Power strips give us the ability to plug more products into the same outlet, which can be a help, but also a hindrance to safety if used inappropriately. Power strips and surge suppressors don’t provide more power to a location, just more access to the same limited capacity of the circuit into which it is connected. The circuit likely also still serves a variety of other outlets and fixtures in addition to the multiple electrical items you might be supplying with the power strip.
Keep these safety principles in mind when using power strips and surge suppressors:
- Be sure you are not overloading the circuit. Know the capacity of the circuit and the power requirements of all the electrical items plugged into the power strip and into all the other outlets on the circuit as well as the light fixtures on the circuit.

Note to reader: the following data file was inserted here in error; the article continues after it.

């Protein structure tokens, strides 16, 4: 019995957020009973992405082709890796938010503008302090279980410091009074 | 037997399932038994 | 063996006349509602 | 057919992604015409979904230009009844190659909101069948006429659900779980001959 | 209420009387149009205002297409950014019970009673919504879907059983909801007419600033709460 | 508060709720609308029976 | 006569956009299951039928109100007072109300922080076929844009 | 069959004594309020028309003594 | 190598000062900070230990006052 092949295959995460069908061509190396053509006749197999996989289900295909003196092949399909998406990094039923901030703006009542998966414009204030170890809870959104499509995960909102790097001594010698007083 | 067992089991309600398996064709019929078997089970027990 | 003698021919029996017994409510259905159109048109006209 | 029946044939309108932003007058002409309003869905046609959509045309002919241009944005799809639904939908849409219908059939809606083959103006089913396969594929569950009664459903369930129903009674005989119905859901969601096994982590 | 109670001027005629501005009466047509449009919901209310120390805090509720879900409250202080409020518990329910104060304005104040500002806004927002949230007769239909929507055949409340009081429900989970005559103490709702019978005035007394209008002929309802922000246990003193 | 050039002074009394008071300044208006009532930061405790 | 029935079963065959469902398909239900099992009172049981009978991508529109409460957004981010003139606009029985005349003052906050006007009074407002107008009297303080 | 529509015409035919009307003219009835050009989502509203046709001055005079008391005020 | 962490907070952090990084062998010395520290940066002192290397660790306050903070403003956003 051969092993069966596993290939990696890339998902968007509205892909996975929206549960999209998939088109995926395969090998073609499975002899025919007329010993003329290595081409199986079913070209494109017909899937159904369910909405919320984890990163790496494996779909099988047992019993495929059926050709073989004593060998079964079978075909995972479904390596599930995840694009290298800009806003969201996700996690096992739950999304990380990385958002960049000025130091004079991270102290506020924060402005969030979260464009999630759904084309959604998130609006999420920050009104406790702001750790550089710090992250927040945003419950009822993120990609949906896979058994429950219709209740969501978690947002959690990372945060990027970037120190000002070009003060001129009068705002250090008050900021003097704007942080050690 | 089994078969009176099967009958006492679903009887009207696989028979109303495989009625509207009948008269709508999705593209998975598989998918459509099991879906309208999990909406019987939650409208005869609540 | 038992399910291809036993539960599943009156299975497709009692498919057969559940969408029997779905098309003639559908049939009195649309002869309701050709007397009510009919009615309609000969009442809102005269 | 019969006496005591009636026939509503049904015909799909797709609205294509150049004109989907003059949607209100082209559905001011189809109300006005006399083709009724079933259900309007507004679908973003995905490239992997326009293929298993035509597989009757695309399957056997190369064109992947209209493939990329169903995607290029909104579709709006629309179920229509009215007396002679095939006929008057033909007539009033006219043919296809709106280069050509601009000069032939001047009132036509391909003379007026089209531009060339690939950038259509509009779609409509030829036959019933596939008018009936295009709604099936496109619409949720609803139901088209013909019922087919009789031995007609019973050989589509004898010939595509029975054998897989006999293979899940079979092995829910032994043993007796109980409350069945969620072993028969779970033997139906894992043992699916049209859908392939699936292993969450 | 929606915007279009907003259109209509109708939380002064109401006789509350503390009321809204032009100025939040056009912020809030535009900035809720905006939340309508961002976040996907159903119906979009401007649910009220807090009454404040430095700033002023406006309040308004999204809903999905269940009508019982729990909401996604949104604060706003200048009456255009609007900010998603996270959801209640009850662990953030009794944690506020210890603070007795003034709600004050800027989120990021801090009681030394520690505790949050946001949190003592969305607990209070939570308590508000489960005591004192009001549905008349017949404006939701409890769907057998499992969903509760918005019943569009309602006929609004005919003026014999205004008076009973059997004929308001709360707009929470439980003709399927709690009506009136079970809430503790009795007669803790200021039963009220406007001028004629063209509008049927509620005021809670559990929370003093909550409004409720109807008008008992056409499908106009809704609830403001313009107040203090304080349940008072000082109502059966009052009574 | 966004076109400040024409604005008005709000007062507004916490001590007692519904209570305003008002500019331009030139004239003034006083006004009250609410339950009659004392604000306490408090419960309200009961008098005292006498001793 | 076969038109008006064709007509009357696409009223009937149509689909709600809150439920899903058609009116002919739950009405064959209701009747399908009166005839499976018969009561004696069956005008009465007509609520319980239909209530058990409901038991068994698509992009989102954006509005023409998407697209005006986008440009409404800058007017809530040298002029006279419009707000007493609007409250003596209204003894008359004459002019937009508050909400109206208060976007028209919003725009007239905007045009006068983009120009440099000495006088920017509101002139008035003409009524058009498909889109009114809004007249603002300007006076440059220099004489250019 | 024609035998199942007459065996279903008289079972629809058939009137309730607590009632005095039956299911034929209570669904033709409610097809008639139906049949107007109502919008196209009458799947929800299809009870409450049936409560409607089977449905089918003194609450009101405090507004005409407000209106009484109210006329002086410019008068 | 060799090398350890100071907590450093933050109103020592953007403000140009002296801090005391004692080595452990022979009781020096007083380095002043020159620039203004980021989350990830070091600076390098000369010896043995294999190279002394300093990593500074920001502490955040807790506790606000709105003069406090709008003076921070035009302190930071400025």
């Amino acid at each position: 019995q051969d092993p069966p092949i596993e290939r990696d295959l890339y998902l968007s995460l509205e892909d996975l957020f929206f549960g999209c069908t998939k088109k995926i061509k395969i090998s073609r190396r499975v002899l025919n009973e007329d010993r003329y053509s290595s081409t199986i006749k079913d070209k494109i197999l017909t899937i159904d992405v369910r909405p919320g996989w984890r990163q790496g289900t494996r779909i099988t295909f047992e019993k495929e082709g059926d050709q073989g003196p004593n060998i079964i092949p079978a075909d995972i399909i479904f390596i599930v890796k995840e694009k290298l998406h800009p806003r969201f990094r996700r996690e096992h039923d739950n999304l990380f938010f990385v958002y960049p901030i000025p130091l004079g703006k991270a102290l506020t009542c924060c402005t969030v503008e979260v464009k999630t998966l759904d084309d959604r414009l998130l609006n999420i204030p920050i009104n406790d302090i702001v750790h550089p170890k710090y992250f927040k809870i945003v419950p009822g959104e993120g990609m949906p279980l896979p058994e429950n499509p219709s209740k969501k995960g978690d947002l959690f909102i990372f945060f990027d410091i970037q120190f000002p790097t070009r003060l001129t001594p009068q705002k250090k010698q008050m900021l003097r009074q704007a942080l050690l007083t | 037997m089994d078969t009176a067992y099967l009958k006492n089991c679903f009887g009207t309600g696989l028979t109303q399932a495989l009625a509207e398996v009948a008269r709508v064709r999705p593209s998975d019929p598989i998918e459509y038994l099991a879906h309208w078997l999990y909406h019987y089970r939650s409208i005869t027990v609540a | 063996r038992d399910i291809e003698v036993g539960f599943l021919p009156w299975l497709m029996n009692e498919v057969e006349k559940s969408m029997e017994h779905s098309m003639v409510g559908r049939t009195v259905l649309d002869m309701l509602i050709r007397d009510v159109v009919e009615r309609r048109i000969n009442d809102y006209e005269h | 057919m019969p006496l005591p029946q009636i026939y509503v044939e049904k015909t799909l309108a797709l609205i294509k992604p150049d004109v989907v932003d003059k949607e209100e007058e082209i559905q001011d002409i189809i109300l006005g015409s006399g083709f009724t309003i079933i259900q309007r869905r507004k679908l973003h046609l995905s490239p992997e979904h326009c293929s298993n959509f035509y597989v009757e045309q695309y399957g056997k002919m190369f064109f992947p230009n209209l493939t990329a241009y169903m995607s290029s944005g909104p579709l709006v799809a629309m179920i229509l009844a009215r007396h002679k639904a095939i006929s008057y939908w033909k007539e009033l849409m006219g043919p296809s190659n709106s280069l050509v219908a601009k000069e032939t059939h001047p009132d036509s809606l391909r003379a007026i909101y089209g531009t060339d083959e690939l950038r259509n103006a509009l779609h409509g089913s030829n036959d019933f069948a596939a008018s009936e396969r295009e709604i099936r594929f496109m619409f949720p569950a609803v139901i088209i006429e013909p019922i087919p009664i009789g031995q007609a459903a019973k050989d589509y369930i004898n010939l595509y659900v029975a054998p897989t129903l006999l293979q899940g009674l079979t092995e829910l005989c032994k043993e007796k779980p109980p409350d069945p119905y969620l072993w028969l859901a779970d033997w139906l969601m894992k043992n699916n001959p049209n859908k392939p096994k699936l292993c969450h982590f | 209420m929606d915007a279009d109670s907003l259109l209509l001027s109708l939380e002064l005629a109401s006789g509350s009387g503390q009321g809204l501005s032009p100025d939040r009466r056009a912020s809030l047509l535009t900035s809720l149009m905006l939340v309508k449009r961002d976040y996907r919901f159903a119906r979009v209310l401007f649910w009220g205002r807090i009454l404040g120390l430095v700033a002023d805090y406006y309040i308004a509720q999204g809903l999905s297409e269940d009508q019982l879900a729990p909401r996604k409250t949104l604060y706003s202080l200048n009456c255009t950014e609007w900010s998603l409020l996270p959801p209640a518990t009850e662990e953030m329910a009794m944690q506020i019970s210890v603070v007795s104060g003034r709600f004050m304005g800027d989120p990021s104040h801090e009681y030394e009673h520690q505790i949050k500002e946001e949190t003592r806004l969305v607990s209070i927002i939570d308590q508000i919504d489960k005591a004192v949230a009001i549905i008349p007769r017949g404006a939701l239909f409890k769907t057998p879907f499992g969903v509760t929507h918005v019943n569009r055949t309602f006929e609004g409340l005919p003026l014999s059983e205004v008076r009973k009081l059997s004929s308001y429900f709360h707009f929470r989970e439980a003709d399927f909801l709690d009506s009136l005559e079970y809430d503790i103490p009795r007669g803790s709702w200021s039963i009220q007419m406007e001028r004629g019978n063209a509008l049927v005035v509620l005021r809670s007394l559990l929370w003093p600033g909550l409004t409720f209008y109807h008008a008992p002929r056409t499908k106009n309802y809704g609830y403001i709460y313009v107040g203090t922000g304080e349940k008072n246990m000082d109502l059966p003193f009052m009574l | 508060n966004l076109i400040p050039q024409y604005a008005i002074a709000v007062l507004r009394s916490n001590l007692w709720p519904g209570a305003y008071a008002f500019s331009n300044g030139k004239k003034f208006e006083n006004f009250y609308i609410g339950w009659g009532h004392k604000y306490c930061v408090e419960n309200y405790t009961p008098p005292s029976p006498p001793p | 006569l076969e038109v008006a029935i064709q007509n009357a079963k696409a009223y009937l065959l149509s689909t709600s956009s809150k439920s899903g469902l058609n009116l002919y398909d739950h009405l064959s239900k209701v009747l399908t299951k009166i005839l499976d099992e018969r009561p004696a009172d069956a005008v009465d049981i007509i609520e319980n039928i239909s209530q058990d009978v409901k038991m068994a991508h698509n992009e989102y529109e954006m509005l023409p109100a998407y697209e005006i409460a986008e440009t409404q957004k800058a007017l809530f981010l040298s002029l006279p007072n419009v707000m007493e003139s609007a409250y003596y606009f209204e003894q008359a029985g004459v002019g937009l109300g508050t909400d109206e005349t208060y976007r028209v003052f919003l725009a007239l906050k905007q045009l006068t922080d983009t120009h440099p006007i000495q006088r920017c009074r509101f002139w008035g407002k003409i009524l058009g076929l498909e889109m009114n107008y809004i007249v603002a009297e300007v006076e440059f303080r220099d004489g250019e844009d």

- A heavy reliance on power strips is a sign that you have too few outlets to address your needs. Have extra outlets installed where you need them.
- Understand that surge suppressors only protect the items plugged into it, not back along the circuit into which it is connected.
- In the event of a large surge or spike, such as a lightning strike, the surge suppressor is a one-time-use protector and will likely have to be replaced.
- Consider purchasing surge suppressors with cable and phone jacks to provide the same protection to your phone, fax, computer modem and television.
- Not all power strips are surge suppressors, not all surge suppressors can handle the same load and events. Be sure the equipment you buy matches your needs.
- For homes in areas with a high incidence of lightning, consider Horry Electric’s Surge Guard® program.